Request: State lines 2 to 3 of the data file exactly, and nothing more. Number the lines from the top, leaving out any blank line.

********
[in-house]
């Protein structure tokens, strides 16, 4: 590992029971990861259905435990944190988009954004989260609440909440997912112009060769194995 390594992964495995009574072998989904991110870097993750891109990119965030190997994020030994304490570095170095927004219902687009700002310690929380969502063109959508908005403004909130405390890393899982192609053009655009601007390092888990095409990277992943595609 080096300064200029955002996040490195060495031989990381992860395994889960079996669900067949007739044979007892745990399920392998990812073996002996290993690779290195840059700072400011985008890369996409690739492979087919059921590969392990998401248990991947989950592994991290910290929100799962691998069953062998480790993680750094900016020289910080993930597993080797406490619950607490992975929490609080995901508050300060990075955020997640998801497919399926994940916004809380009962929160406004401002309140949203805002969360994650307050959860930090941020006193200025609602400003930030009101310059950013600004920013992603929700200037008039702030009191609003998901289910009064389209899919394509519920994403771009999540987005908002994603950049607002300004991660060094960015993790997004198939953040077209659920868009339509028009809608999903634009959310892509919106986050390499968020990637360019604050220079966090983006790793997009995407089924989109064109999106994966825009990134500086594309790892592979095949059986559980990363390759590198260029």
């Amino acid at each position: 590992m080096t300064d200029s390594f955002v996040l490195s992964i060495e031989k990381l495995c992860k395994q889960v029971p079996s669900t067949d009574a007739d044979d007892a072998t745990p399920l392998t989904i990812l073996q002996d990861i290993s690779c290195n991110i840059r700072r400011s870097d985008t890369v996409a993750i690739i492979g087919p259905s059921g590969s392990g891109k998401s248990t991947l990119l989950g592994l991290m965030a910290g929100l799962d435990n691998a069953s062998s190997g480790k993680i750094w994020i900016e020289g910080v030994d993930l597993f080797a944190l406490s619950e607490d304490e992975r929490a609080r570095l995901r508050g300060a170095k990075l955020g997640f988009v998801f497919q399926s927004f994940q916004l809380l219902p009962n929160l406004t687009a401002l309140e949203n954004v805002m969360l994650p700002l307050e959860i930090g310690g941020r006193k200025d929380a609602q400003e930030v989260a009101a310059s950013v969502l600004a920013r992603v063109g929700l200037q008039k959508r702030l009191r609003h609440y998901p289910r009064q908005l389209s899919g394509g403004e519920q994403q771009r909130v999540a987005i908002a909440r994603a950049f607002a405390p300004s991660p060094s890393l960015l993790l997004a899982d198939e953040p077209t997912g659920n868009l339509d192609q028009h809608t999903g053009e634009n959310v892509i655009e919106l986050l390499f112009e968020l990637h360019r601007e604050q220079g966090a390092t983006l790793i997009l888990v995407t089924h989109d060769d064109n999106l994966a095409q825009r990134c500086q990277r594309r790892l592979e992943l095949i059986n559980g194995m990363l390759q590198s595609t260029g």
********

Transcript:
């Protein structure tokens, strides 16, 4: 590992029971990861259905435990944190988009954004989260609440909440997912112009060769194995 390594992964495995009574072998989904991110870097993750891109990119965030190997994020030994304490570095170095927004219902687009700002310690929380969502063109959508908005403004909130405390890393899982192609053009655009601007390092888990095409990277992943595609 080096300064200029955002996040490195060495031989990381992860395994889960079996669900067949007739044979007892745990399920392998990812073996002996290993690779290195840059700072400011985008890369996409690739492979087919059921590969392990998401248990991947989950592994991290910290929100799962691998069953062998480790993680750094900016020289910080993930597993080797406490619950607490992975929490609080995901508050300060990075955020997640998801497919399926994940916004809380009962929160406004401002309140949203805002969360994650307050959860930090941020006193200025609602400003930030009101310059950013600004920013992603929700200037008039702030009191609003998901289910009064389209899919394509519920994403771009999540987005908002994603950049607002300004991660060094960015993790997004198939953040077209659920868009339509028009809608999903634009959310892509919106986050390499968020990637360019604050220079966090983006790793997009995407089924989109064109999106994966825009990134500086594309790892592979095949059986559980990363390759590198260029």
């Amino acid at each position: 590992m080096t300064d200029s390594f955002v996040l490195s992964i060495e031989k990381l495995c992860k395994q889960v029971p079996s669900t067949d009574a007739d044979d007892a072998t745990p399920l392998t989904i990812l073996q002996d990861i290993s690779c290195n991110i840059r700072r400011s870097d985008t890369v996409a993750i690739i492979g087919p259905s059921g590969s392990g891109k998401s248990t991947l990119l989950g592994l991290m965030a910290g929100l799962d435990n691998a069953s062998s190997g480790k993680i750094w994020i900016e020289g910080v030994d993930l597993f080797a944190l406490s619950e607490d304490e992975r929490a609080r570095l995901r508050g300060a170095k990075l955020g997640f988009v998801f497919q399926s927004f994940q916004l809380l219902p009962n929160l406004t687009a401002l309140e949203n954004v805002m969360l994650p700002l307050e959860i930090g310690g941020r006193k200025d929380a609602q400003e930030v989260a009101a310059s950013v969502l600004a920013r992603v063109g929700l200037q008039k959508r702030l009191r609003h609440y998901p289910r009064q908005l389209s899919g394509g403004e519920q994403q771009r909130v999540a987005i908002a909440r994603a950049f607002a405390p300004s991660p060094s890393l960015l993790l997004a899982d198939e953040p077209t997912g659920n868009l339509d192609q028009h809608t999903g053009e634009n959310v892509i655009e919106l986050l390499f112009e968020l990637h360019r601007e604050q220079g966090a390092t983006l790793i997009l888990v995407t089924h989109d060769d064109n999106l994966a095409q825009r990134c500086q990277r594309r790892l592979e992943l095949i059986n559980g194995m990363l390759q590198s595609t260029g």